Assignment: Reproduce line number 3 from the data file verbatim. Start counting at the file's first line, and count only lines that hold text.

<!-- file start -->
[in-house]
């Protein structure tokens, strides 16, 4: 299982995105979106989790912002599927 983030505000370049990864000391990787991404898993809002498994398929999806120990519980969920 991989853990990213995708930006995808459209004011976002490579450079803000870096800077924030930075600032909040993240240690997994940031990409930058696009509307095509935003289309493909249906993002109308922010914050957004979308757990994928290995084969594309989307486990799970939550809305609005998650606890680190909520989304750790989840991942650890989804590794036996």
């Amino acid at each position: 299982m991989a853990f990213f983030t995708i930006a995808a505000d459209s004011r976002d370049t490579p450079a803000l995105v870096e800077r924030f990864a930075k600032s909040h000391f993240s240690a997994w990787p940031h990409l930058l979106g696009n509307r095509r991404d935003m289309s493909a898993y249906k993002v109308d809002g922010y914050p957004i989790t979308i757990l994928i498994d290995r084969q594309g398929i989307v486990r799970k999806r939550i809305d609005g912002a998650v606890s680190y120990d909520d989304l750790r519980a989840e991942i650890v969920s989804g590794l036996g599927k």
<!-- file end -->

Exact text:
């Amino acid at each position: 299982m991989a853990f990213f983030t995708i930006a995808a505000d459209s004011r976002d370049t490579p450079a803000l995105v870096e800077r924030f990864a930075k600032s909040h000391f993240s240690a997994w990787p940031h990409l930058l979106g696009n509307r095509r991404d935003m289309s493909a898993y249906k993002v109308d809002g922010y914050p957004i989790t979308i757990l994928i498994d290995r084969q594309g398929i989307v486990r799970k999806r939550i809305d609005g912002a998650v606890s680190y120990d909520d989304l750790r519980a989840e991942i650890v969920s989804g590794l036996g599927k």